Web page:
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Int J Oncol. 2015 Apr;46(4):1677-84. doi: 10.3892/ijo.2015.2873. Epub 2015 Feb 4.

Fra-1 is downregulated in cervical cancer tissues and promotes cervical cancer cell apoptosis by p53 signaling pathway in vitro.

Author information

1
Department of Gynecology and Obstetrics, The Third Xiangya Hospital, Central South University, Changsha, Hunan 410013, P.R. China.
2
Cancer Research Institute, Central South University, Changsha, Hunan 410078, P.R. China.

Abstract

Cervical cancer is a potentially preventable disease; however, it is the third most commonly diagnosed cancer and the fourth leading cause of cancer deaths in women worldwide. Cervical cancer is thought to develop through a multistep process involving virus, tumor suppressor genes, proto-oncogenes and immunological factors. It is known that human papillomavirus (HPV) infection is necessary but insufficient to cause malignancy. At present, the etiology of cervical carcinoma remains poorly understood. In this study, we found that the expression of FOS-like antigen-1 (Fra-1) gene was downregulated in cervical cancer compared with the adjacent non-cancerous tissues by RT-qPCR, immunohistochemistry (IHC) and western blotting techniques. To uncover the effect of Fra-1 on cervical cancer, we tested and confirmed that Fra-1 significantly inhibited the proliferation of HeLa cells by MMT assays in vitro. At the same time, overexpression of Fra-1 promoted apoptosis of HeLa cells. To explore the possible mechanism of Fra-1 in cervical cancer, we tested the expression levels of key molecules in p53 signaling pathway by western blotting technology. The results showed that p53 was downregulated in cervical cancer compared with the adjacent non-cancerous tissues, but MDM2 proto-oncogene, E3 ubiquitin protein ligase (MDM2) was upregulated in cervical cancer. In vitro, the p53 was upregulated and MDM2 was downregulated in HeLa cells with Fra-1 overexpression. In summary, our results suggested that Fra-1 expression is low in cervical cancer tissues and promotes apoptosis of cervical cancer cells by p53 signaling pathway.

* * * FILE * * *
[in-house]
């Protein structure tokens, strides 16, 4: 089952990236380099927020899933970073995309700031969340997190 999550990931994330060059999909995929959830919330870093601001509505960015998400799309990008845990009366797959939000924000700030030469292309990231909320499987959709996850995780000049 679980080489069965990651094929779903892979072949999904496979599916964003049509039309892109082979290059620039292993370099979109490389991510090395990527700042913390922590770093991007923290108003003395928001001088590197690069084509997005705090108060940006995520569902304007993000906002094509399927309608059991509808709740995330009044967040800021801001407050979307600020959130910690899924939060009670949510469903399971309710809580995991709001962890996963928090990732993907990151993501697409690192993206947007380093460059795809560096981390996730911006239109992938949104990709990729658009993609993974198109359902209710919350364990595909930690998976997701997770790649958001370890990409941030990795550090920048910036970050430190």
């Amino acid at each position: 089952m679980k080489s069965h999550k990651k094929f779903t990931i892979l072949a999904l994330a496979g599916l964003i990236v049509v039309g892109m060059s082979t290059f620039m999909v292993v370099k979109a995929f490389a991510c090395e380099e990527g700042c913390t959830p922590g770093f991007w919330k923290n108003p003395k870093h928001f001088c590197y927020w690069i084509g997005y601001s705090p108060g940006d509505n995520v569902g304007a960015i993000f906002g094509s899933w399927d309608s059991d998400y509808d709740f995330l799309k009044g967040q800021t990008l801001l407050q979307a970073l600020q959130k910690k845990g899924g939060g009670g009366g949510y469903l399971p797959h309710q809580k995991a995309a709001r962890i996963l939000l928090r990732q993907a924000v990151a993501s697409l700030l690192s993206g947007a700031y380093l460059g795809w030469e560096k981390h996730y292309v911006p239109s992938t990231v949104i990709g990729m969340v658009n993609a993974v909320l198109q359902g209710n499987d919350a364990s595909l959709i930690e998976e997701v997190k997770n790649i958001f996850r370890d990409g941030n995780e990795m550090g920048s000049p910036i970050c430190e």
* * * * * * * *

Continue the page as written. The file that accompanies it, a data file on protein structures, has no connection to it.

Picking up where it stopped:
PMID:
25651840
DOI:
10.3892/ijo.2015.2873
[Indexed for MEDLINE]

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